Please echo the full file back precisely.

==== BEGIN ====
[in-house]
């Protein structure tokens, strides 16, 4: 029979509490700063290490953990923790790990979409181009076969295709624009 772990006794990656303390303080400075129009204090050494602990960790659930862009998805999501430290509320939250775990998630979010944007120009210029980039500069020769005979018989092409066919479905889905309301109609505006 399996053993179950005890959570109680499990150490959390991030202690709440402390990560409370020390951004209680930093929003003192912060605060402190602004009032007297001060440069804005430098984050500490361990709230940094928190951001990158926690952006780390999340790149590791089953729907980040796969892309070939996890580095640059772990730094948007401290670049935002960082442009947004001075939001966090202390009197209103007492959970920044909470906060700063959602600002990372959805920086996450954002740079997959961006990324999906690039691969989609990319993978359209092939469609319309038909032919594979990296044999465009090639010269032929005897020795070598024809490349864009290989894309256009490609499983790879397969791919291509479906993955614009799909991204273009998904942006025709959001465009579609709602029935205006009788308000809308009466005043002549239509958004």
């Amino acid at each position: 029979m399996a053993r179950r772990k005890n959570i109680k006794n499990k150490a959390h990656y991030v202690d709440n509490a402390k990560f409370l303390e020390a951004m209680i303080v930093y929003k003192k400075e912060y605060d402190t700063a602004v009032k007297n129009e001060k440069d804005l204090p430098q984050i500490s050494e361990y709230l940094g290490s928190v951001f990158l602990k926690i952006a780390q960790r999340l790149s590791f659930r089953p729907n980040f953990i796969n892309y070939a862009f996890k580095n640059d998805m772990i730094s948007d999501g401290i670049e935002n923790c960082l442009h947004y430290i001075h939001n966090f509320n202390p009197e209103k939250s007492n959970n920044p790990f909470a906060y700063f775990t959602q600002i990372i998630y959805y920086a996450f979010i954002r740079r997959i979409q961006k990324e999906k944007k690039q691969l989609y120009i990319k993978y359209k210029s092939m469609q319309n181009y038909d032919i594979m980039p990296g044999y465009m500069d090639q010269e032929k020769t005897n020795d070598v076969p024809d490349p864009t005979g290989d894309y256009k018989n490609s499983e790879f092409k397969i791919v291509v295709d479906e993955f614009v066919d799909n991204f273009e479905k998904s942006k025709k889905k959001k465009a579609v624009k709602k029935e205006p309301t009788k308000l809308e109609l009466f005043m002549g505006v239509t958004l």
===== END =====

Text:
[in-house]
């Protein structure tokens, strides 16, 4: 029979509490700063290490953990923790790990979409181009076969295709624009 772990006794990656303390303080400075129009204090050494602990960790659930862009998805999501430290509320939250775990998630979010944007120009210029980039500069020769005979018989092409066919479905889905309301109609505006 399996053993179950005890959570109680499990150490959390991030202690709440402390990560409370020390951004209680930093929003003192912060605060402190602004009032007297001060440069804005430098984050500490361990709230940094928190951001990158926690952006780390999340790149590791089953729907980040796969892309070939996890580095640059772990730094948007401290670049935002960082442009947004001075939001966090202390009197209103007492959970920044909470906060700063959602600002990372959805920086996450954002740079997959961006990324999906690039691969989609990319993978359209092939469609319309038909032919594979990296044999465009090639010269032929005897020795070598024809490349864009290989894309256009490609499983790879397969791919291509479906993955614009799909991204273009998904942006025709959001465009579609709602029935205006009788308000809308009466005043002549239509958004």
């Amino acid at each position: 029979m399996a053993r179950r772990k005890n959570i109680k006794n499990k150490a959390h990656y991030v202690d709440n509490a402390k990560f409370l303390e020390a951004m209680i303080v930093y929003k003192k400075e912060y605060d402190t700063a602004v009032k007297n129009e001060k440069d804005l204090p430098q984050i500490s050494e361990y709230l940094g290490s928190v951001f990158l602990k926690i952006a780390q960790r999340l790149s590791f659930r089953p729907n980040f953990i796969n892309y070939a862009f996890k580095n640059d998805m772990i730094s948007d999501g401290i670049e935002n923790c960082l442009h947004y430290i001075h939001n966090f509320n202390p009197e209103k939250s007492n959970n920044p790990f909470a906060y700063f775990t959602q600002i990372i998630y959805y920086a996450f979010i954002r740079r997959i979409q961006k990324e999906k944007k690039q691969l989609y120009i990319k993978y359209k210029s092939m469609q319309n181009y038909d032919i594979m980039p990296g044999y465009m500069d090639q010269e032929k020769t005897n020795d070598v076969p024809d490349p864009t005979g290989d894309y256009k018989n490609s499983e790879f092409k397969i791919v291509v295709d479906e993955f614009v066919d799909n991204f273009e479905k998904s942006k025709k889905k959001k465009a579609v624009k709602k029935e205006p309301t009788k308000l809308e109609l009466f005043m002549g505006v239509t958004l």